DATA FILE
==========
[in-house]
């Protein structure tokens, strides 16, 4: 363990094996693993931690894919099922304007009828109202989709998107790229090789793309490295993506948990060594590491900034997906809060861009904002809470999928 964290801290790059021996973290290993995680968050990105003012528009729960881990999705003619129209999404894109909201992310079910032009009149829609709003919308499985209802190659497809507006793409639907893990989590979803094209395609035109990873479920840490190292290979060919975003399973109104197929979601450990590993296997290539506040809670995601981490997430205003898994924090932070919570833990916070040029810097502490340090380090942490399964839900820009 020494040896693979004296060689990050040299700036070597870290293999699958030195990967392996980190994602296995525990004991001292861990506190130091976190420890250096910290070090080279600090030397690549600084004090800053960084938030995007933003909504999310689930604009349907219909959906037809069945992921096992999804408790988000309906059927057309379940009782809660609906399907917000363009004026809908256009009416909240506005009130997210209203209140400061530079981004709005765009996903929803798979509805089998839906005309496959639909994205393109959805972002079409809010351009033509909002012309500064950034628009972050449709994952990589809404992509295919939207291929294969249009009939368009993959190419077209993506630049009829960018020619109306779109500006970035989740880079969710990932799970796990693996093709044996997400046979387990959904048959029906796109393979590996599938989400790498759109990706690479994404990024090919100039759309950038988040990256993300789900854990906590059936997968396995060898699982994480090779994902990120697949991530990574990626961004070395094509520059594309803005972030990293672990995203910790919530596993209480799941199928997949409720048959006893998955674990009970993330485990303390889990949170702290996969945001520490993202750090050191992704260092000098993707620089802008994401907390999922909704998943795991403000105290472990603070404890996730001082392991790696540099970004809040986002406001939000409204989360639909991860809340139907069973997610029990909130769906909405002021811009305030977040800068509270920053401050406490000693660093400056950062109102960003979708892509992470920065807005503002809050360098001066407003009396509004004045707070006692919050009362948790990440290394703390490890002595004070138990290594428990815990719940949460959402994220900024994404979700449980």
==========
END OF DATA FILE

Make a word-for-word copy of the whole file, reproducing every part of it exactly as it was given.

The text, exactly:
[in-house]
């Protein structure tokens, strides 16, 4: 363990094996693993931690894919099922304007009828109202989709998107790229090789793309490295993506948990060594590491900034997906809060861009904002809470999928 964290801290790059021996973290290993995680968050990105003012528009729960881990999705003619129209999404894109909201992310079910032009009149829609709003919308499985209802190659497809507006793409639907893990989590979803094209395609035109990873479920840490190292290979060919975003399973109104197929979601450990590993296997290539506040809670995601981490997430205003898994924090932070919570833990916070040029810097502490340090380090942490399964839900820009 020494040896693979004296060689990050040299700036070597870290293999699958030195990967392996980190994602296995525990004991001292861990506190130091976190420890250096910290070090080279600090030397690549600084004090800053960084938030995007933003909504999310689930604009349907219909959906037809069945992921096992999804408790988000309906059927057309379940009782809660609906399907917000363009004026809908256009009416909240506005009130997210209203209140400061530079981004709005765009996903929803798979509805089998839906005309496959639909994205393109959805972002079409809010351009033509909002012309500064950034628009972050449709994952990589809404992509295919939207291929294969249009009939368009993959190419077209993506630049009829960018020619109306779109500006970035989740880079969710990932799970796990693996093709044996997400046979387990959904048959029906796109393979590996599938989400790498759109990706690479994404990024090919100039759309950038988040990256993300789900854990906590059936997968396995060898699982994480090779994902990120697949991530990574990626961004070395094509520059594309803005972030990293672990995203910790919530596993209480799941199928997949409720048959006893998955674990009970993330485990303390889990949170702290996969945001520490993202750090050191992704260092000098993707620089802008994401907390999922909704998943795991403000105290472990603070404890996730001082392991790696540099970004809040986002406001939000409204989360639909991860809340139907069973997610029990909130769906909405002021811009305030977040800068509270920053401050406490000693660093400056950062109102960003979708892509992470920065807005503002809050360098001066407003009396509004004045707070006692919050009362948790990440290394703390490890002595004070138990290594428990815990719940949460959402994220900024994404979700449980």